Bad words and the language of sex

An author in a chat room I recently participated in mentioned that she didn’t use “bad words” in her sex scenes.

I feel compelled to confess that I do use words my momma would consider bad.

I don’t think I use them gratuitously, but I also don’t think I have a choice if I want to graphically convey a romantic, erotic sex scene that you’d find on adult sites, you think such adults wouldn’t swear? You can check tubev if you like this kind of porn, for more of a visual consumption.

In George Orwell’s novel 1984, Big Brother had pared down the language to the point that people couldn’t commit treason because the words no longer existed to enable them to think about it. Our language about sex is like that. I had a college psychology professor who once said that sex is easier to do than it is to talk about. No wonder. It’s our language that prevents us from talking about it. There aren’t many romantic, tender words available to describe the sex act. There are some, such as “making love,” but those words are much more rare than the other options available and even making love is fuzzy around the edges and not very precise.

Our language reflects the culture that created it.

In English, we have crude words (fuck, blow job, cunt) humorous words, (pee pee, Mr. Happy), ribald words that are humorous and crude (hide the sausage, mustache riding), and clinical words (cunnilingus, fellatio, coitus).

Perhaps it’s a harkening to our Puritanical roots or maybe we’re just screwed up, but Americans are ambivalent about sex. We live in a country in which porn is a huge, thriving industry, yet acting in a porno flick is deemed shameful and immoral; where teenagers continue to get pregnant but the efficacy of sex education is still debated in public schools; where politicians campaign on family values while conducting not-so-secret extra-marital affairs; where violent sports such football, boxing and hockey are national pastimes but a “wardrobe malfunction” national TV drives the nation into a tizzy; where a Miss America who parades around in heels and bathing suit can be dethroned if she poses nude. Where we say sex should be a private act yet we attempt to legislate who can do what behind closed doors.

This ambivalence has created a language that makes it difficult to talk about sex. We’re left with an odd assortment of words and phrases, none of which is appropriate to describe sexual relations in a detailed but tender and romantic way. Crude words shock us out of the moment, humorous words diffuse eroticism with laughter, ribald words make us snicker like sex is a dirty joke, and clinical words douse libido like a cold shower.

So what’s a writer who doesn’t want to fade to black or resort to flowery euphemistic prose to do?

The best she can by marshalling all her craft, using the few “good words” that do exist, occasionally relying on euphemism, and by adopting and thereby disarming the crude ones.

When I’m writing a romantic sex scene or when I’ve gotten my fingers caught in the garage door, there are times when only “fuck” will satisfy.

Where do you weigh in? Have you found writing sex scenes challenging because of the English language?

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6 Responses to Bad words and the language of sex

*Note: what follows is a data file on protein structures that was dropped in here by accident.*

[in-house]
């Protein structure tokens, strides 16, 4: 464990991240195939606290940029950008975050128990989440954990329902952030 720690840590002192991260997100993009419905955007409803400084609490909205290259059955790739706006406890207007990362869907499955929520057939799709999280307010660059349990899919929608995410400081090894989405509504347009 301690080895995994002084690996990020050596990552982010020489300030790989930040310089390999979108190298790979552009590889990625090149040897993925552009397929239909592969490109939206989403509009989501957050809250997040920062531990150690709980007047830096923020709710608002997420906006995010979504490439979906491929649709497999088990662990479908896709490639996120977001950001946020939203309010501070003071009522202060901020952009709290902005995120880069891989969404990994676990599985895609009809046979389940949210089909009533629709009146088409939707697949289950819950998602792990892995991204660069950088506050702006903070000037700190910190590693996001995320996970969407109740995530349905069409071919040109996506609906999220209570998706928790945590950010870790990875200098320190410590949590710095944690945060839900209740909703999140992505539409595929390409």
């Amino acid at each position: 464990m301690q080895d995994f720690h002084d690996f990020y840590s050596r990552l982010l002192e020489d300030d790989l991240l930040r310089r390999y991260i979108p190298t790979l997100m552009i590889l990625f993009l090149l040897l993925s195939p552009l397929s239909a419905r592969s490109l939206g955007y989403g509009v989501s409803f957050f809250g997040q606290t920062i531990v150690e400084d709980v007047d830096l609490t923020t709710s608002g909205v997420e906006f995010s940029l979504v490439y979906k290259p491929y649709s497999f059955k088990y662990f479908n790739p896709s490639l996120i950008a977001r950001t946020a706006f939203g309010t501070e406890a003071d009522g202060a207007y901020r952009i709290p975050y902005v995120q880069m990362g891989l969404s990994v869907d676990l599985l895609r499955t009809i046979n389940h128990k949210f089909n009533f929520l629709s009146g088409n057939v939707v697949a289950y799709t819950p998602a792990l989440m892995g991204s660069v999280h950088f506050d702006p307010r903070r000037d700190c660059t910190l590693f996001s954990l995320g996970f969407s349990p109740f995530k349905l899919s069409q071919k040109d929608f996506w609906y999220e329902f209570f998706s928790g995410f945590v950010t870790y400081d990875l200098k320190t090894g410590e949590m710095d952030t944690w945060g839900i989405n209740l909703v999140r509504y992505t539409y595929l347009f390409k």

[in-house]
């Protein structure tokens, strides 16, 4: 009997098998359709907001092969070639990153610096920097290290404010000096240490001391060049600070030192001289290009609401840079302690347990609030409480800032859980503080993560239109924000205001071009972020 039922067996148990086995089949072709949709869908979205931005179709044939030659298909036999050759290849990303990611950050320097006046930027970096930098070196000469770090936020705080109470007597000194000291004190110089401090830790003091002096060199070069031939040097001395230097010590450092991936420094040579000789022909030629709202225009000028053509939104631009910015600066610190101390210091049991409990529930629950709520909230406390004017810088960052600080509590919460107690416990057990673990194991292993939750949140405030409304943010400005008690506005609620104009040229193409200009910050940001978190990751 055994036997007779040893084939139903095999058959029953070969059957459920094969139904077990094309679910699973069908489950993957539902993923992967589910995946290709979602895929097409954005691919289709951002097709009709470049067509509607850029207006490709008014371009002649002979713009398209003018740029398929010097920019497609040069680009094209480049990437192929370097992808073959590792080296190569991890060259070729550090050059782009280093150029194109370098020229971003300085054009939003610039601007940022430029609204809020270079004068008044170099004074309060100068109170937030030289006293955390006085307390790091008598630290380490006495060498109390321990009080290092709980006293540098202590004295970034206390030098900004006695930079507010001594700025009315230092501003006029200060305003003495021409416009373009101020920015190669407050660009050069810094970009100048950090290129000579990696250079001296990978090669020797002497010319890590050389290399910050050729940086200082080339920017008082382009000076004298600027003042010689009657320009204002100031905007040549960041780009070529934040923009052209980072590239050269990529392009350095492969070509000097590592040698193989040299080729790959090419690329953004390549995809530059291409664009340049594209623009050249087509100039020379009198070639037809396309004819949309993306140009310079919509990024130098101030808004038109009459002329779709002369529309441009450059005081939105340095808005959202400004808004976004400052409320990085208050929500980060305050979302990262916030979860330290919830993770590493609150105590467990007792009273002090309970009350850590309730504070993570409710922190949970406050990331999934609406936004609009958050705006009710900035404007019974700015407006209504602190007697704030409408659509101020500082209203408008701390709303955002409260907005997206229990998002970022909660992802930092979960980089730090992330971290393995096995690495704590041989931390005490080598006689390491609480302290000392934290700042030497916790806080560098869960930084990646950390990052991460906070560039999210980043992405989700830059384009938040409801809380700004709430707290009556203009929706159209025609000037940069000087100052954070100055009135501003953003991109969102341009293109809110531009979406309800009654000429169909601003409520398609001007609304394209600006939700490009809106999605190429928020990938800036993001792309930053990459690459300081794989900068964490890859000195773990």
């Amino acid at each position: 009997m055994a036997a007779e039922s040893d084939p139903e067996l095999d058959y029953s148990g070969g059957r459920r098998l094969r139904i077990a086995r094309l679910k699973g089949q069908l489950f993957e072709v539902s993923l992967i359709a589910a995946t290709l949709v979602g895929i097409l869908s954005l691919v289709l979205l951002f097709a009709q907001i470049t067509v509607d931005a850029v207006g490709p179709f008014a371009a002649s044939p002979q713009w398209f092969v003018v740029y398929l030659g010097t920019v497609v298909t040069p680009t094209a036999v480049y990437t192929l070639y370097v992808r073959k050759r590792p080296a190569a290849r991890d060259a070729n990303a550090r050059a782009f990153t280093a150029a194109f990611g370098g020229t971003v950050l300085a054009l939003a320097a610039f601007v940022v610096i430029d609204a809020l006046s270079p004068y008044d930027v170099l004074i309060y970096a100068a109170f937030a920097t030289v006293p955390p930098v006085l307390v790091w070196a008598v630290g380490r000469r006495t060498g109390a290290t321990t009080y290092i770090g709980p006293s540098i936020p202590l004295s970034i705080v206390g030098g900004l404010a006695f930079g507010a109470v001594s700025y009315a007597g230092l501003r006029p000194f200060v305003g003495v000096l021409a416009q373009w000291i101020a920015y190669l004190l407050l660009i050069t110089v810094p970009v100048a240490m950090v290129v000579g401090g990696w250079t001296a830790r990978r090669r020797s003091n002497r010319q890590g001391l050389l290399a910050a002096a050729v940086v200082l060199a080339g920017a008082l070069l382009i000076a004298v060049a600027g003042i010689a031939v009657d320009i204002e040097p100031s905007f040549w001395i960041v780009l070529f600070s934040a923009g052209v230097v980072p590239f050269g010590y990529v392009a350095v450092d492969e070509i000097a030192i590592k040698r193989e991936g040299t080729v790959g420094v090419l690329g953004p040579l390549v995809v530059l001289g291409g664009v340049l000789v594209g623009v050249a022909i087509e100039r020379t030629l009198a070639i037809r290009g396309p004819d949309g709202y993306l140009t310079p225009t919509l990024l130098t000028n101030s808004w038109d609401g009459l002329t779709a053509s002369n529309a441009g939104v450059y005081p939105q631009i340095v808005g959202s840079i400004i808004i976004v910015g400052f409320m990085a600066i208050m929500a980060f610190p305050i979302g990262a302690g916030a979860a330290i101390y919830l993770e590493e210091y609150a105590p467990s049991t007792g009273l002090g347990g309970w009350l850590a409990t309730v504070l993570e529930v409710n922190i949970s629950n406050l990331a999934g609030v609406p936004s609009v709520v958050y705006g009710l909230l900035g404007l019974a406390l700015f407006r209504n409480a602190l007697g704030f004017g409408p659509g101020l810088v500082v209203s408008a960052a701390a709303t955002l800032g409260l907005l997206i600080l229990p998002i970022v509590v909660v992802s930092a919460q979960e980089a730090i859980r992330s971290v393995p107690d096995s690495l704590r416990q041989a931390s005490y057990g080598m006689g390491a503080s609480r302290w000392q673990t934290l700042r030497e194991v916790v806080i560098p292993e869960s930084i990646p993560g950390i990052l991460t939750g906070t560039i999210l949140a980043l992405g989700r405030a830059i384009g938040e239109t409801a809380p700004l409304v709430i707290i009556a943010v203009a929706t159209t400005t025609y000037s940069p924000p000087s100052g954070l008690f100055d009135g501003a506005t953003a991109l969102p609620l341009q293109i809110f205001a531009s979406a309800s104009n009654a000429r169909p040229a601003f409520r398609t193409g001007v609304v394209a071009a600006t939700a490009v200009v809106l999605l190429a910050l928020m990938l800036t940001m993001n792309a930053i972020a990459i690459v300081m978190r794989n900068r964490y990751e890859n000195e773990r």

1. Cara, right on and amen. The English language is totally pitiful when it comes to love, sex and true passion. It’s an effing challenge to write scenes because of this. I’ve given it the ole creative effort and sometimes others don’t get my usage of words, or the words I create. Well, whatever… at least, I’m being faithful to my heroines and heroes.
    In my opinion, as a society we are INFANTILE when it comes to sex, love and passion. So sad. I’m doing my best to change that as I know other author/writers are… but, it’s a mountainous uphill battle.

  2. Interesting post. I personally don’t like fuck in a romantic or even explicit sex scene, but I’m comfortable with penis and or cock.
    Best
    Cathleen Ross

  3. I tend to pick my words based on the characters and the situation.

    Also, I tend to prefer “crude” words if the scene works that way – I want to make them seem less crude by using them more often, if that makes sense.

  4. Fantastic post. I think our culture is highly ambivalent about sex. I tolerate a wide range of crude words when they are appropriate to a character, both in my reading and writing, because I feel the thing that makes or breaks the quality of the scene is the emotion we get from the characters. We are lucky and talented enough as writers to be able to describe potent emotion with a wide variety of words that don’t have to do anything at with the sexual act even if they occuring at the same time. Ironically, I think our society is just as ambivalent about some forms of emotion as it is about sex.

    Wonderful food for thought as I am just beginning a sex scene in my current ms.

  5. Amen, Sister!
    Thanks for a great post. You’ve done a wonderful job of putting the issue into words. Can’t tell you how many times I’ve struggled over the right word for that female area down there. Each word choice brings with it such a truckload of additional meaning.

    Suzanne

  6. On the contrary, I think we’re incredibly lucky to have the breadth and richness of the English language to work with. It’s not at all limiting! Using explicit language is one way–but not always the right way and certainly not the only way–to write erotic material. The language must derive from the characters first and your own style second.

    What’s not to love about English, such a wonderful mish mash of cultures and languages, always changing and growing.

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